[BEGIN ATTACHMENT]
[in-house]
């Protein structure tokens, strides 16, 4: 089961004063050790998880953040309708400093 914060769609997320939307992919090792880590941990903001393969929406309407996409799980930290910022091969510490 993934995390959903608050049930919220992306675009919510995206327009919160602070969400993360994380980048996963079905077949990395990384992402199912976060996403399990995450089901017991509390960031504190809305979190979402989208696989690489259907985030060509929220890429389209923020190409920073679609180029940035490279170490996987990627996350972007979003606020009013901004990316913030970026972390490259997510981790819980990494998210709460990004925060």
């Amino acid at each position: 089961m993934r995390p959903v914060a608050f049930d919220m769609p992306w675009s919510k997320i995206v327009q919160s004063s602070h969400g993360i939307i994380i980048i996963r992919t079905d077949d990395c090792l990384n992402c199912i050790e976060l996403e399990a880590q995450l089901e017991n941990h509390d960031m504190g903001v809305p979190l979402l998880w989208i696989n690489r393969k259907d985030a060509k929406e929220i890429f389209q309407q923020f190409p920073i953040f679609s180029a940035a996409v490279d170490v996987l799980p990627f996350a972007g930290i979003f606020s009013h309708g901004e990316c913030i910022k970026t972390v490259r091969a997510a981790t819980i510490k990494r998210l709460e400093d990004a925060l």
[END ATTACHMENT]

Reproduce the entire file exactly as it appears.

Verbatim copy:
[in-house]
């Protein structure tokens, strides 16, 4: 089961004063050790998880953040309708400093 914060769609997320939307992919090792880590941990903001393969929406309407996409799980930290910022091969510490 993934995390959903608050049930919220992306675009919510995206327009919160602070969400993360994380980048996963079905077949990395990384992402199912976060996403399990995450089901017991509390960031504190809305979190979402989208696989690489259907985030060509929220890429389209923020190409920073679609180029940035490279170490996987990627996350972007979003606020009013901004990316913030970026972390490259997510981790819980990494998210709460990004925060």
């Amino acid at each position: 089961m993934r995390p959903v914060a608050f049930d919220m769609p992306w675009s919510k997320i995206v327009q919160s004063s602070h969400g993360i939307i994380i980048i996963r992919t079905d077949d990395c090792l990384n992402c199912i050790e976060l996403e399990a880590q995450l089901e017991n941990h509390d960031m504190g903001v809305p979190l979402l998880w989208i696989n690489r393969k259907d985030a060509k929406e929220i890429f389209q309407q923020f190409p920073i953040f679609s180029a940035a996409v490279d170490v996987l799980p990627f996350a972007g930290i979003f606020s009013h309708g901004e990316c913030i910022k970026t972390v490259r091969a997510a981790t819980i510490k990494r998210l709460e400093d990004a925060l």